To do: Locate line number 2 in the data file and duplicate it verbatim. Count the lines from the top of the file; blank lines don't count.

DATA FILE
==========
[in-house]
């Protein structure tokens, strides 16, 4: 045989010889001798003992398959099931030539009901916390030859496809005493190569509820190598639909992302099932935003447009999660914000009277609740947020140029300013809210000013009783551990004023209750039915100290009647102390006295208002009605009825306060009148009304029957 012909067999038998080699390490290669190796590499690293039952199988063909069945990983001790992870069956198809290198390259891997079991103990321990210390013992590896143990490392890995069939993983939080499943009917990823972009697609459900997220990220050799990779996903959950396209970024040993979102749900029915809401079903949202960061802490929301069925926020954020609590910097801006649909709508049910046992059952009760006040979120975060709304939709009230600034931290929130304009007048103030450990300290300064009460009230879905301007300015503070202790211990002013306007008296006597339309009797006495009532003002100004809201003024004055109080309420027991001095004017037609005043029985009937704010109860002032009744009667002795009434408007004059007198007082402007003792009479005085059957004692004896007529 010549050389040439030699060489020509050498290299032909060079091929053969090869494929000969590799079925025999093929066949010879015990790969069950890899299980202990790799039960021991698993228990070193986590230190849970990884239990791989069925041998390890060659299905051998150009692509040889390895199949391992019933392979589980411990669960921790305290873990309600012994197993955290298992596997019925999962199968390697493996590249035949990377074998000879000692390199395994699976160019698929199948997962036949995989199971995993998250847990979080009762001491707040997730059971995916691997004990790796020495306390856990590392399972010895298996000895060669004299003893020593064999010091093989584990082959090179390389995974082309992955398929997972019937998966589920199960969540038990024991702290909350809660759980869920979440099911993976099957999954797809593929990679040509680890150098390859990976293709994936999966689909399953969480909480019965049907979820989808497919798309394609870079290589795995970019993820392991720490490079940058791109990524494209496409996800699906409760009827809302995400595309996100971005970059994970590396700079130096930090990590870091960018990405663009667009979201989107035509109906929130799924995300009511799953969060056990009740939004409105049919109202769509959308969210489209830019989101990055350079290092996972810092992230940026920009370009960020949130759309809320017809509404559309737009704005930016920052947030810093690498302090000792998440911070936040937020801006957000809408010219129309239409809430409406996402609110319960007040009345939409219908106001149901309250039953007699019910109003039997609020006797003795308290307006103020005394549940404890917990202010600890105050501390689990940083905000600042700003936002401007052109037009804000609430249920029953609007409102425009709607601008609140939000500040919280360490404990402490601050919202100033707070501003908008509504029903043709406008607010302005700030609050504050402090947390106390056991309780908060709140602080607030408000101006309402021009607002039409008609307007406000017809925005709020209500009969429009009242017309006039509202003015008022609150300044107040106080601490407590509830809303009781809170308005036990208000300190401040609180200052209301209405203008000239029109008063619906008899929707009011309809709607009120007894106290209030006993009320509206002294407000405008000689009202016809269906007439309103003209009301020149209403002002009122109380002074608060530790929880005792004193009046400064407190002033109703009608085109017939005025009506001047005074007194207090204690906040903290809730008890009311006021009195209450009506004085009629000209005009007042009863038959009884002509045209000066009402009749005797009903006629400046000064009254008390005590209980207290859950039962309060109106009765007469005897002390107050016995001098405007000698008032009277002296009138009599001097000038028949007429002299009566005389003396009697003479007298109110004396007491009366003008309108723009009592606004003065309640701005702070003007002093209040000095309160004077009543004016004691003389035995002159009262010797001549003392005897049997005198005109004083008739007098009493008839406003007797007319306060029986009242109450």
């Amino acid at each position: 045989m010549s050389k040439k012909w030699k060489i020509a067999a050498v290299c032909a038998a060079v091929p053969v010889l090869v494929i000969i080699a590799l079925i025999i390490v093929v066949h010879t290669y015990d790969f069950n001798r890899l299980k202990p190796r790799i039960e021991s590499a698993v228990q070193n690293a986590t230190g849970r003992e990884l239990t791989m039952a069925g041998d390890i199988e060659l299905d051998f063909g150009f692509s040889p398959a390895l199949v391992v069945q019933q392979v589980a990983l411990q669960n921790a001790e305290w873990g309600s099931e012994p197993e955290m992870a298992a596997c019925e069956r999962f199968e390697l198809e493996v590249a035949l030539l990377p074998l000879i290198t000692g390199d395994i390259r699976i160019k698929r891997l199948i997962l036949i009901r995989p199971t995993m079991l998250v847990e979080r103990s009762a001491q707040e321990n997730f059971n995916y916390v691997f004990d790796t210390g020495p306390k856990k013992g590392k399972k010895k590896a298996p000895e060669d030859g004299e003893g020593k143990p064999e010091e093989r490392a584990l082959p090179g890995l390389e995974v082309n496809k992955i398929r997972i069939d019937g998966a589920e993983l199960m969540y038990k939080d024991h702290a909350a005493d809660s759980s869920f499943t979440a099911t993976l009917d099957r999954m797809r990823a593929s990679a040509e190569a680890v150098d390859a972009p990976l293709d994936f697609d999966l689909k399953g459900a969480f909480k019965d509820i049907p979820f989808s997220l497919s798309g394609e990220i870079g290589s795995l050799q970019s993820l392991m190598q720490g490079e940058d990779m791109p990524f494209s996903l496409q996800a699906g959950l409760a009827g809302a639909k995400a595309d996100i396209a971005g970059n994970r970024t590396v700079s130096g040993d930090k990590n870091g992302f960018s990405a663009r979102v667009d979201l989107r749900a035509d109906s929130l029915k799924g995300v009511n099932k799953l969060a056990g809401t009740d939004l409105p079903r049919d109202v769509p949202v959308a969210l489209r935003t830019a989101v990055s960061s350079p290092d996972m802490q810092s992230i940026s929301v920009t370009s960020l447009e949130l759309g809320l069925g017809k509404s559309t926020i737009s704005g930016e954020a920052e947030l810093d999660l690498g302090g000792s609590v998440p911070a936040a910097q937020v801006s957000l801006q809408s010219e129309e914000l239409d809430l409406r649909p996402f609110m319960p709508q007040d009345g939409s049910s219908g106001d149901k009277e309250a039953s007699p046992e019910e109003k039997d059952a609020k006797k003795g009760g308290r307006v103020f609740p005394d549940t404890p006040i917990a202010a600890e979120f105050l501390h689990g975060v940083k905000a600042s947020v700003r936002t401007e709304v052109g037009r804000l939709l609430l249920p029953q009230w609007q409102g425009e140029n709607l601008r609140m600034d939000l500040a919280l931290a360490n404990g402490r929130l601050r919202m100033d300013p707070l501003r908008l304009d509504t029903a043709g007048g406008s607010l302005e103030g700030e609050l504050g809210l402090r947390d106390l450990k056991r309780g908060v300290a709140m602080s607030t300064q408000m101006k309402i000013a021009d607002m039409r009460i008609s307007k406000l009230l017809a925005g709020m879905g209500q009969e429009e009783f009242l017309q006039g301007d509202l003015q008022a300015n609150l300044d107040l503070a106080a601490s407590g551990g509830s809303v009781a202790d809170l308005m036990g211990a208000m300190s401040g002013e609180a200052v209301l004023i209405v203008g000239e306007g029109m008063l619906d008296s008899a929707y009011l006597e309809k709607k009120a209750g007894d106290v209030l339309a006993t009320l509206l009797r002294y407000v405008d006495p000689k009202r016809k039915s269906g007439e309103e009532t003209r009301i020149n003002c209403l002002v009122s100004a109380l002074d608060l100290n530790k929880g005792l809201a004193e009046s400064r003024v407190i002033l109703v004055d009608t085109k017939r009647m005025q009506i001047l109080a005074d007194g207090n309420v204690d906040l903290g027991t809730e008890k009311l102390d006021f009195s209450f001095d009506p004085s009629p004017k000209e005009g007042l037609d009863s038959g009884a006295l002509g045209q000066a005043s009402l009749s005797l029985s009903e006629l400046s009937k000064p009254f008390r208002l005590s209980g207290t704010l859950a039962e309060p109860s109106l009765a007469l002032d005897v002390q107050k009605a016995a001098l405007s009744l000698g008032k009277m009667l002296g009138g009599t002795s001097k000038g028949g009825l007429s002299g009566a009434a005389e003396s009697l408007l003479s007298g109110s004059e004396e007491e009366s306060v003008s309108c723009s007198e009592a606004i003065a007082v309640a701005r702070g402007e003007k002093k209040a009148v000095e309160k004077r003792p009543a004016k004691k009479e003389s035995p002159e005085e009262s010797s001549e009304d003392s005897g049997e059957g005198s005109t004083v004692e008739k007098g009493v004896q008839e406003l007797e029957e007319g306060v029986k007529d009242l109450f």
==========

């Protein structure tokens, strides 16, 4: 045989010889001798003992398959099931030539009901916390030859496809005493190569509820190598639909992302099932935003447009999660914000009277609740947020140029300013809210000013009783551990004023209750039915100290009647102390006295208002009605009825306060009148009304029957 012909067999038998080699390490290669190796590499690293039952199988063909069945990983001790992870069956198809290198390259891997079991103990321990210390013992590896143990490392890995069939993983939080499943009917990823972009697609459900997220990220050799990779996903959950396209970024040993979102749900029915809401079903949202960061802490929301069925926020954020609590910097801006649909709508049910046992059952009760006040979120975060709304939709009230600034931290929130304009007048103030450990300290300064009460009230879905301007300015503070202790211990002013306007008296006597339309009797006495009532003002100004809201003024004055109080309420027991001095004017037609005043029985009937704010109860002032009744009667002795009434408007004059007198007082402007003792009479005085059957004692004896007529 010549050389040439030699060489020509050498290299032909060079091929053969090869494929000969590799079925025999093929066949010879015990790969069950890899299980202990790799039960021991698993228990070193986590230190849970990884239990791989069925041998390890060659299905051998150009692509040889390895199949391992019933392979589980411990669960921790305290873990309600012994197993955290298992596997019925999962199968390697493996590249035949990377074998000879000692390199395994699976160019698929199948997962036949995989199971995993998250847990979080009762001491707040997730059971995916691997004990790796020495306390856990590392399972010895298996000895060669004299003893020593064999010091093989584990082959090179390389995974082309992955398929997972019937998966589920199960969540038990024991702290909350809660759980869920979440099911993976099957999954797809593929990679040509680890150098390859990976293709994936999966689909399953969480909480019965049907979820989808497919798309394609870079290589795995970019993820392991720490490079940058791109990524494209496409996800699906409760009827809302995400595309996100971005970059994970590396700079130096930090990590870091960018990405663009667009979201989107035509109906929130799924995300009511799953969060056990009740939004409105049919109202769509959308969210489209830019989101990055350079290092996972810092992230940026920009370009960020949130759309809320017809509404559309737009704005930016920052947030810093690498302090000792998440911070936040937020801006957000809408010219129309239409809430409406996402609110319960007040009345939409219908106001149901309250039953007699019910109003039997609020006797003795308290307006103020005394549940404890917990202010600890105050501390689990940083905000600042700003936002401007052109037009804000609430249920029953609007409102425009709607601008609140939000500040919280360490404990402490601050919202100033707070501003908008509504029903043709406008607010302005700030609050504050402090947390106390056991309780908060709140602080607030408000101006309402021009607002039409008609307007406000017809925005709020209500009969429009009242017309006039509202003015008022609150300044107040106080601490407590509830809303009781809170308005036990208000300190401040609180200052209301209405203008000239029109008063619906008899929707009011309809709607009120007894106290209030006993009320509206002294407000405008000689009202016809269906007439309103003209009301020149209403002002009122109380002074608060530790929880005792004193009046400064407190002033109703009608085109017939005025009506001047005074007194207090204690906040903290809730008890009311006021009195209450009506004085009629000209005009007042009863038959009884002509045209000066009402009749005797009903006629400046000064009254008390005590209980207290859950039962309060109106009765007469005897002390107050016995001098405007000698008032009277002296009138009599001097000038028949007429002299009566005389003396009697003479007298109110004396007491009366003008309108723009009592606004003065309640701005702070003007002093209040000095309160004077009543004016004691003389035995002159009262010797001549003392005897049997005198005109004083008739007098009493008839406003007797007319306060029986009242109450």